Jacob Dykes took a tremendous bounce off the trampoline and launched himself at a bundle of bungee cords dangling from the ceiling. Swinging, the sophomore caught hold of a nunchaku dangling from the ceiling and then dropped into a pit of foam blocks.
All in the name of science, of course.
On April 28, an engineering class from Hilliard Davidson High School visited Movement Lab Ohio in north Columbus to find out if its projects were "ninja-worthy."
This is the eighth year that Bill Kuch has taught the Introduction to Engineering Design class, and he said he tries to incorporate a real-world project every year.
Last year, he took students to play laser tag. Then the lights were flipped on for them to get a good look at the tag arena. They used that information to engineer an alternative course.
Another year, they designed holiday ornaments for parents to purchase and gave the money to charity.
How the class ended up at Movement Lab Ohio last month was a bit of a fluke.
Kuch just happened to be listening to the car radio one day months ago when he heard an ad for "American Ninja Warrior," the popular obstacle-course competition on NBC. It called on the public to design obstacles that might be used on the show.
"I said, 'Ooh, our students can totally do that,' " Kuch said.
The students worked in groups on computer-aided design and drafting plans, engineering both an existing "Ninja" obstacle and one they invented.
Then came another turn of luck a few weeks ago.
"Ironically enough, I was in Costco for the first time ever, and the person standing in front of me in line was Michelle Warnky," Kuch said.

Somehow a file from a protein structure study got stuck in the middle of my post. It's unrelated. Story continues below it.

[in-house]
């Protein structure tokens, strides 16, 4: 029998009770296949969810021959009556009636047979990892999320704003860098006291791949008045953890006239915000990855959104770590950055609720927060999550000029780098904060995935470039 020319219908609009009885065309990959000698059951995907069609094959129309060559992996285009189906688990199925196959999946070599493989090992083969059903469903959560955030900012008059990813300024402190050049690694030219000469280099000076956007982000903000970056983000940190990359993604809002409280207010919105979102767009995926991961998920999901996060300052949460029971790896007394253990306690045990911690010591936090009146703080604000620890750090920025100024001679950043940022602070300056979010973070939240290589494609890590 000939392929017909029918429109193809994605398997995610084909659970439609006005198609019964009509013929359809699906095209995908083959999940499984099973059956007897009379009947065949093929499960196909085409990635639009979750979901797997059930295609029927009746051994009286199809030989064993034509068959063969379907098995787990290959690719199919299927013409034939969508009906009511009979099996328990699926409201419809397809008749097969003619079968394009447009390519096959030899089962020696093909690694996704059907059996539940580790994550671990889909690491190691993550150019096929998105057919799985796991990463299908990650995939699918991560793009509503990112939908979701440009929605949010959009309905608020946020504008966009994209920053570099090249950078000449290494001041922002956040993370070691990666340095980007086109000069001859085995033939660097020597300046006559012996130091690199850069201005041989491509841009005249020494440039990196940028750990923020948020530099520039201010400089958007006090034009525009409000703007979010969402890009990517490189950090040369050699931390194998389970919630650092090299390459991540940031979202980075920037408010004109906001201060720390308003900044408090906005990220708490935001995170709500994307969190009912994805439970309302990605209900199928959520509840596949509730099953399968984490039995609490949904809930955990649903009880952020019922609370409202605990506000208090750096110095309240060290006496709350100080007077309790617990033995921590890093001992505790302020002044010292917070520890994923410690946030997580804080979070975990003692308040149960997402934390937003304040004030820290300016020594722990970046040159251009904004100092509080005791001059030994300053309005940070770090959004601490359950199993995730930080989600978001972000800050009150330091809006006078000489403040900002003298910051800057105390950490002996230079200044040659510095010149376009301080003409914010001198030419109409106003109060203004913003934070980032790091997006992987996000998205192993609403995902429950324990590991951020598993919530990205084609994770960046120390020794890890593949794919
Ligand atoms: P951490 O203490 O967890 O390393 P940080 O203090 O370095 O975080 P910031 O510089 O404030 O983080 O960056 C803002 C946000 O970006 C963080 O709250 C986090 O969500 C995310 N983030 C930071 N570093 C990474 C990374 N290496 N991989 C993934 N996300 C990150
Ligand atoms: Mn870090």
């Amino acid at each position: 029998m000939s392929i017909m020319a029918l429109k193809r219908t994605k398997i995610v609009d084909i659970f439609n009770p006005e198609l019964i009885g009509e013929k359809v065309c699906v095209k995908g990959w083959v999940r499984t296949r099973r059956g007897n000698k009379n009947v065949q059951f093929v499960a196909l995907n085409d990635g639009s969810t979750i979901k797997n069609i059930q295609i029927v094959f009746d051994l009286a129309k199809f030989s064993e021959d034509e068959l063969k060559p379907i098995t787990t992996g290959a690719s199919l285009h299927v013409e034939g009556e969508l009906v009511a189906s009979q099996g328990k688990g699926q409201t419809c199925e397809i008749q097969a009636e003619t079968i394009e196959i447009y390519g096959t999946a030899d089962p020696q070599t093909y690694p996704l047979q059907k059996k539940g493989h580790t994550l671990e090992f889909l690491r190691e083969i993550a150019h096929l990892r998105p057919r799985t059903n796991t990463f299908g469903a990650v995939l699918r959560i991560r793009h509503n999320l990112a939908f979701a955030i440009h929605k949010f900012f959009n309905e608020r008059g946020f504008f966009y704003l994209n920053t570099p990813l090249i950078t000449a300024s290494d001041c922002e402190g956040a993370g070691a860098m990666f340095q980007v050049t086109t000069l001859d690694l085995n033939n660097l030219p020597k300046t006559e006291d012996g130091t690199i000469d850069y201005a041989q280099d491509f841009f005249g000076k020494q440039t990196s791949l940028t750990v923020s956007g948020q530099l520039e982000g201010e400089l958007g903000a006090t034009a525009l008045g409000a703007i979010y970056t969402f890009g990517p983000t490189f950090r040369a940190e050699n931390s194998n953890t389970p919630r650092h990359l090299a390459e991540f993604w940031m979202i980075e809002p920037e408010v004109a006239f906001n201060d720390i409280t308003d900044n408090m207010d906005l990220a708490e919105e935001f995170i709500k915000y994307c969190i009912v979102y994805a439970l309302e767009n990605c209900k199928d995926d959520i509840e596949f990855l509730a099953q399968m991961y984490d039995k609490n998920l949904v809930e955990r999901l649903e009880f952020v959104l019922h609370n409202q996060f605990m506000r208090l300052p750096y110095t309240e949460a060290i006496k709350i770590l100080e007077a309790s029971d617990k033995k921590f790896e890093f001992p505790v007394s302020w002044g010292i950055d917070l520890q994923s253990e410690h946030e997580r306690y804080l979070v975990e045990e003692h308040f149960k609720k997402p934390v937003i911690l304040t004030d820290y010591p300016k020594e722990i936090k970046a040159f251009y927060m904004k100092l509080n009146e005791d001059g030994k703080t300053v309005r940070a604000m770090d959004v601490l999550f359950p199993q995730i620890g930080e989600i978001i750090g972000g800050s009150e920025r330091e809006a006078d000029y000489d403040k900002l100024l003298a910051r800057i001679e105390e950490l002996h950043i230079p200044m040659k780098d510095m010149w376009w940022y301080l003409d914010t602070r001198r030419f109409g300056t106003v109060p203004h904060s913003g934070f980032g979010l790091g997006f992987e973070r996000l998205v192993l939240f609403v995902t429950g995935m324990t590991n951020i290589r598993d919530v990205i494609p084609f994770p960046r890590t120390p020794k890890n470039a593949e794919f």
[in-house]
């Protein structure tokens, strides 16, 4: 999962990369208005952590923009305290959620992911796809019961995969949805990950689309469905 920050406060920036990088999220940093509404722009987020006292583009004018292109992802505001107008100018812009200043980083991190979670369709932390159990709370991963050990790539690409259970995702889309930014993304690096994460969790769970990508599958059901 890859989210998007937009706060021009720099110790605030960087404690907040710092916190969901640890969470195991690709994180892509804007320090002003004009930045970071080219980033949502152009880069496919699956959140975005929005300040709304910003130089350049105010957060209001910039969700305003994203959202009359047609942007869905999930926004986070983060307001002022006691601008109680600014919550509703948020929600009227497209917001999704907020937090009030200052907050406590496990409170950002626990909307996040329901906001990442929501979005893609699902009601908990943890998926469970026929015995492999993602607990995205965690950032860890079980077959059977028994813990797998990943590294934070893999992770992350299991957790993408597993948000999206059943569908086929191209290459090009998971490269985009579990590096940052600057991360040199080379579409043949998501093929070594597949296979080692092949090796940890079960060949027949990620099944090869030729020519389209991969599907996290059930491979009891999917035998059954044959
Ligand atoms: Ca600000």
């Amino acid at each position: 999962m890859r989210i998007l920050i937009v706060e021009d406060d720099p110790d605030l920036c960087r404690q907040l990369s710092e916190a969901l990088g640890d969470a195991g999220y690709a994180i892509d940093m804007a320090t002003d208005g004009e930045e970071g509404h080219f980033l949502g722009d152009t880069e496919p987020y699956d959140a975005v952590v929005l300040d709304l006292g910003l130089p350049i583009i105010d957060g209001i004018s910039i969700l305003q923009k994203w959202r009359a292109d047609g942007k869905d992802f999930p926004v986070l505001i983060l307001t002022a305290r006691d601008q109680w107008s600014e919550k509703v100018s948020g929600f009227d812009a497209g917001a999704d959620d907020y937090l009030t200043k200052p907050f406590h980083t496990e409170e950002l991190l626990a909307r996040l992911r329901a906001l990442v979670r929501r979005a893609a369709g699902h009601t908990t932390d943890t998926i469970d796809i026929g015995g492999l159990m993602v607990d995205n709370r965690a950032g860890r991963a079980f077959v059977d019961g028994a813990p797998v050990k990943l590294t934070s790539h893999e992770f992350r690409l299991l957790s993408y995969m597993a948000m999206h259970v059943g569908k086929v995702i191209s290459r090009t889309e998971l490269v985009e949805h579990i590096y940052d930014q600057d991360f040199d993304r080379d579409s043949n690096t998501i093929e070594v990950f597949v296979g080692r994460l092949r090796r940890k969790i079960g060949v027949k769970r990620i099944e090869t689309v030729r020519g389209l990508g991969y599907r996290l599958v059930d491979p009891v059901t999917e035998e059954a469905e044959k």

Warnky is well-known to fans as a competitor for the past three seasons. She owns Movement Lab Ohio, a Ninja Warrior training facility on Lazelle Road.
The gym sees plenty of student groups, but never to try out engineering concepts.
"Not this kind of project," Warnky said. "That's a cool twist."
Davidson has a few more ties to the show.
Kuch teaches calculus to senior Sarah Teater, who took second place nationwide in February in a National Ninja League competition. Teater came along on the April 28 visit.
Movement Lab instructor Sean Noel is a 2014 Davidson graduate, and he was there to give feedback, too.
Noel will be among six or seven people from Movement Lab Ohio, including Warnky, who will go to Cleveland May 8 and 9 to participate in a taping there.
The students said they like this application of learning to real life.
"It's fun to be able to do different things," 15-year-old Katherine Sarkel said after running most of the way up the Warped Wall.
Though only a freshman, she's thought about a career in aeronautical engineering.
"Everything has to be designed," she said.
After the students played for a while, they settled down to business in a conference room, explaining their plans to the ninja experts.
Warnky and her staff made suggestions: move components farther apart, lower this, angle that, take out this trampoline and put in a water pit.
At one point, Warnky took a group back into the gym to replicate their plan with her equipment. She and some of the students established that having competitors jump 3 feet from a balance beam down to a rolling log was expecting too much.
"Are you allowed to completely skip this obstacle?" she asked.
If there isn't an explicit rule, some competitors will jump over or around an obstacle -- something they hadn't considered, she said.
With the rolling logs, "How tight would you guys make it?" she asked.
Through trial and error, they tweaked it and made it workable.
The class next will consider the suggestions they heard and make changes before making their final presentation this week.